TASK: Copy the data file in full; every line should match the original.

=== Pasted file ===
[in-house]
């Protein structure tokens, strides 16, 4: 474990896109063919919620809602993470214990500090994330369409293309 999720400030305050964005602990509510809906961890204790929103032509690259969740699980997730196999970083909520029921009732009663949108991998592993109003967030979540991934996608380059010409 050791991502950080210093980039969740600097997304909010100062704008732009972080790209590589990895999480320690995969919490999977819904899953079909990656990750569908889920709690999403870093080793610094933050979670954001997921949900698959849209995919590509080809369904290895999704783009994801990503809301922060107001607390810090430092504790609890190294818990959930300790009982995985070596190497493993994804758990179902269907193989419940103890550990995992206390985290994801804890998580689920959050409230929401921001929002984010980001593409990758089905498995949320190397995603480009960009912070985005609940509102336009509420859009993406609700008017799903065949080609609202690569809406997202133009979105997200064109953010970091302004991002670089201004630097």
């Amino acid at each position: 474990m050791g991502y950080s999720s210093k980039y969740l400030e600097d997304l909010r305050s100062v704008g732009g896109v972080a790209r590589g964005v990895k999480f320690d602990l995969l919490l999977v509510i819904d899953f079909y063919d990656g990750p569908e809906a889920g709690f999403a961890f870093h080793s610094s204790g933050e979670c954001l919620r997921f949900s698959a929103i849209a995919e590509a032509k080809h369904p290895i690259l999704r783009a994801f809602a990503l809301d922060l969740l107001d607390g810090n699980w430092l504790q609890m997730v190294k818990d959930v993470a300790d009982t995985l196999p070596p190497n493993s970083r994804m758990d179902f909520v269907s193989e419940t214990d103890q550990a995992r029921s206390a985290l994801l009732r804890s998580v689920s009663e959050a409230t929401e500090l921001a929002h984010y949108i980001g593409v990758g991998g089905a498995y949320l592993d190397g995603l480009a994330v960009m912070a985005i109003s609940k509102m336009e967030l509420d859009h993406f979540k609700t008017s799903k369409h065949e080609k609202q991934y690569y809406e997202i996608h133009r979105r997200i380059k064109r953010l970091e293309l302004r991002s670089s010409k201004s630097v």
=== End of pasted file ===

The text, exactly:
[in-house]
């Protein structure tokens, strides 16, 4: 474990896109063919919620809602993470214990500090994330369409293309 999720400030305050964005602990509510809906961890204790929103032509690259969740699980997730196999970083909520029921009732009663949108991998592993109003967030979540991934996608380059010409 050791991502950080210093980039969740600097997304909010100062704008732009972080790209590589990895999480320690995969919490999977819904899953079909990656990750569908889920709690999403870093080793610094933050979670954001997921949900698959849209995919590509080809369904290895999704783009994801990503809301922060107001607390810090430092504790609890190294818990959930300790009982995985070596190497493993994804758990179902269907193989419940103890550990995992206390985290994801804890998580689920959050409230929401921001929002984010980001593409990758089905498995949320190397995603480009960009912070985005609940509102336009509420859009993406609700008017799903065949080609609202690569809406997202133009979105997200064109953010970091302004991002670089201004630097």
């Amino acid at each position: 474990m050791g991502y950080s999720s210093k980039y969740l400030e600097d997304l909010r305050s100062v704008g732009g896109v972080a790209r590589g964005v990895k999480f320690d602990l995969l919490l999977v509510i819904d899953f079909y063919d990656g990750p569908e809906a889920g709690f999403a961890f870093h080793s610094s204790g933050e979670c954001l919620r997921f949900s698959a929103i849209a995919e590509a032509k080809h369904p290895i690259l999704r783009a994801f809602a990503l809301d922060l969740l107001d607390g810090n699980w430092l504790q609890m997730v190294k818990d959930v993470a300790d009982t995985l196999p070596p190497n493993s970083r994804m758990d179902f909520v269907s193989e419940t214990d103890q550990a995992r029921s206390a985290l994801l009732r804890s998580v689920s009663e959050a409230t929401e500090l921001a929002h984010y949108i980001g593409v990758g991998g089905a498995y949320l592993d190397g995603l480009a994330v960009m912070a985005i109003s609940k509102m336009e967030l509420d859009h993406f979540k609700t008017s799903k369409h065949e080609k609202q991934y690569y809406e997202i996608h133009r979105r997200i380059k064109r953010l970091e293309l302004r991002s670089s010409k201004s630097v």